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Important information for EEA participants in Open Banking

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If you are an EEA participant in UK Open Banking, you need to have entered the FCA’s temporary permissions regime (TPR), to be able to continue to passport in to the UK if the UK leaves the EU without an implementation period.

If you do not notify the FCA before the deadline that you wish to enter the TPR you will automatically fall into the supervised run off regime (SRO) or the contractual run off regime (CRO).

Further Information

All information about these regimes can be found in the FCA published Policy Statement PS19/5 setting out the rules that EEA firms will need to comply with. A link to the Policy Statement is below:

The FCA has also published a helpful diagram to assist you in determining which regime will be applicable to you and the steps you need to take: TPR Financial services contracts flow chart

A firm that does not apply for TPR will automatically fall into SRO if it has a branch in the UK. Once in SRO a firm will be able to run off its business within the relevant time scales. It will not be able to undertake new business. A firm that does not have a branch in the UK and provides cross border services will if it does not notify for TPR automatically fall into CRO. If you fall into CRO then you will be exempt from the PSRs and will no longer be able to participate in Open Banking.

If you wish to continue to participate in the Open Banking ecosystem following a hard Brexit it is imperative that you take action now. If you do not notify for TPR and you do not qualify for SRO (a branch in the UK) you will not be able to participate in Open Banking following a hard Brexit and will need to be removed from the OBIE Production Directory, however, you will still be able to participate in the Directory Sandbox.

What Firms need to do

As an EEA firm, you will need to notify the FCA via the Connect System of your intention to apply under the TPR. Notifications will need to be submitted by the end of 30 October 2019.

Firms should also have regard to the following directions which amend the FCA’s earlier directions regarding submission of notifications.

The FCA has also published a guide to Connect for firms (PDF) covering the notification process.

There will be no fee for firms notifying the FCA that they wish to use the regime and firms should not wait for confirmation of whether there will be an implementation period before they submit their notification. Firms that have not submitted a notification will not be able to use the TPR and will be treated as being in SRO or CRO.

Consumer Protection

Firms will be expected to comply with FCA requirements from Day 1 in order to maintain an adequate level of consumer protection. For more information please refer to the dedicated FCA page on the TPR.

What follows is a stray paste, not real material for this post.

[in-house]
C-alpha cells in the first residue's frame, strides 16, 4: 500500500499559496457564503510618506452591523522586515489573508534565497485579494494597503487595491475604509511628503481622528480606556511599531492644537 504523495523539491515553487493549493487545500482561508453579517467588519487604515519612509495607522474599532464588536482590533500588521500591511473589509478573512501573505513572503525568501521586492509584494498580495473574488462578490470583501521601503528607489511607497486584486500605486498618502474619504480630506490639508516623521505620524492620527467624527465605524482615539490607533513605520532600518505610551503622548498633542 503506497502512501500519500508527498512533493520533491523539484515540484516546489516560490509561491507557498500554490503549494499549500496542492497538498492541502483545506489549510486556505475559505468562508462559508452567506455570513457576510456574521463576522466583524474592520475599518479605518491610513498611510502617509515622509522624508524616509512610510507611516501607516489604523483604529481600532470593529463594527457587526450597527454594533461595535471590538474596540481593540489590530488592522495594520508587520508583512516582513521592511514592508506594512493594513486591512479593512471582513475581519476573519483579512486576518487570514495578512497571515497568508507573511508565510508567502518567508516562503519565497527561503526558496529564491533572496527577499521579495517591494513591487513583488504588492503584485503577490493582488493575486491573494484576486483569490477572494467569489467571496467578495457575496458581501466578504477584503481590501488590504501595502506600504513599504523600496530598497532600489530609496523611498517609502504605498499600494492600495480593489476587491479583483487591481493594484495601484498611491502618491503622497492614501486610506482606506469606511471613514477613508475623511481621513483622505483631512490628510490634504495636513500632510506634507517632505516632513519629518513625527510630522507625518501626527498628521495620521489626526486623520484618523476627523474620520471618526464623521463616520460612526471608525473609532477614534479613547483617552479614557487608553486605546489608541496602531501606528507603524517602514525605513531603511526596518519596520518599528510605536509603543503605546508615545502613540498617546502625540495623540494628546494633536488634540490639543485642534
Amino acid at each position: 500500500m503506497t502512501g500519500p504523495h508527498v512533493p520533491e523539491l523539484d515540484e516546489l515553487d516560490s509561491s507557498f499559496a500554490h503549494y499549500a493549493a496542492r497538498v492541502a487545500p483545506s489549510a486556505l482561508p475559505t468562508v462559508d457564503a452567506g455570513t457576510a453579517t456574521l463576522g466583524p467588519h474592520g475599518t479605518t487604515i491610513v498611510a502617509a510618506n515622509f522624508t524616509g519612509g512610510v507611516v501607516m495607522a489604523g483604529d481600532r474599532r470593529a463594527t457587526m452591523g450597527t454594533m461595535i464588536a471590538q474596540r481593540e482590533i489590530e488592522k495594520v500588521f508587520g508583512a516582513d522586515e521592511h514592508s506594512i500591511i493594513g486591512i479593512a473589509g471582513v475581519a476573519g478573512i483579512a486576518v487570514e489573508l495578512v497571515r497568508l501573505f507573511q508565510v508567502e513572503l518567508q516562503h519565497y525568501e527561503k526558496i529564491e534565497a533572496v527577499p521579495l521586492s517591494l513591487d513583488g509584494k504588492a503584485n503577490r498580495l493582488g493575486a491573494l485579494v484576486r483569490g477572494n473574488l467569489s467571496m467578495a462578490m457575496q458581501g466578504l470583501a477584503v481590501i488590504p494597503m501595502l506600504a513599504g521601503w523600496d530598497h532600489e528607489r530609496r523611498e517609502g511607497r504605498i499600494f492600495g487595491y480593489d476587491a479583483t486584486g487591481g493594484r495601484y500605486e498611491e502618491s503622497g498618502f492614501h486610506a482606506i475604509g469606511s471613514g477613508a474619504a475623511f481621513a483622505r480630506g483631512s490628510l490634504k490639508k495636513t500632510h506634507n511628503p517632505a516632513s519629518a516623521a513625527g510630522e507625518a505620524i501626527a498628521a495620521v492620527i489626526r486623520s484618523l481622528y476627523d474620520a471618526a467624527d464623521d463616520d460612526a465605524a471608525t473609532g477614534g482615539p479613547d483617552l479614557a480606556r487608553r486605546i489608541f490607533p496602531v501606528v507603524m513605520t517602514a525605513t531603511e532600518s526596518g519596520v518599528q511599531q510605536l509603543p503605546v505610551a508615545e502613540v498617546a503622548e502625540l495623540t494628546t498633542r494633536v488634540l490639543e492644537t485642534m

How to apply

A TPR application can be made via the FCA Connect service. The User Guide link is below: https://www.openbanking.org.uk/wp-content/uploads/2021/04/temporary-permission-notification-connect-guide-funds.pdf

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About Us

Open Banking is a new, secure way for customers to take control of their financial data and share it with organisations other than their banks. Open Banking has the power to revolutionise the way we move, manage and make more of our money. For businesses, it is about making the management of cashflow and receiving payments cheaper and easier. Open Banking will make things simpler, faster and more convenient.

Open Banking follows the Competition & Markets Authority (CMA) investigation into the supply of personal current accounts (PCAs) and of banking services to small and medium-sized enterprises (SMEs).

Open Banking was created to enable innovation, transparency and competition in UK financial services. It is tasked with delivering the Application Programming Interfaces (APIs), data structures and security architectures that will enable developers to harness technology, making it easy and safe for individuals and SMEs to share the financial information held by their banks with third parties.

Open Banking will bring substantial benefits. It gives customers and SMEs greater market choice and greater control over their money and associated data, along with better and easier access to new financial services providers in a secure environment.

Notes to Editors:

1. Open Banking Ltd was set up by the Competition & Markets Authority (CMA) in September 2016 to fulfil one of the remedies mandated by the CMA following an investigation into UK retail banking.

2. The CMA’s investigation into the retail banking market (whose findings were published in August 2016) concluded that older and larger banks do not compete hard enough for customers’ business and that Open Banking should deliver a new, secure option for customers to be able to compare the deal they are getting from their bank.

3. Open Banking was created to enable innovation, transparency and competition to UK financial services. It is tasked with delivering the Application Programming Interfaces (APIs), data structures and security architectures that will make it easy and safe for customers to share their financial records by January 2018.

4. The data provided by Open Banking will enable developers to harness technology that allows individuals and businesses to share their financial records held by their banks with third parties.

5. Open Banking is a private body; its governance, composition and budget was determined by the CMA. It is funded by the UK’s nine largest current account providers and overseen by the CMA, the Financial Conduct Authority and Her Majesty’s Treasury.

6. The 9 mandated institutions (referred to as the CMA9) are: Barclays plc, Lloyds Banking Group plc, Santander, Danske, HSBC, RBS, Bank of Ireland, Nationwide and AIBG.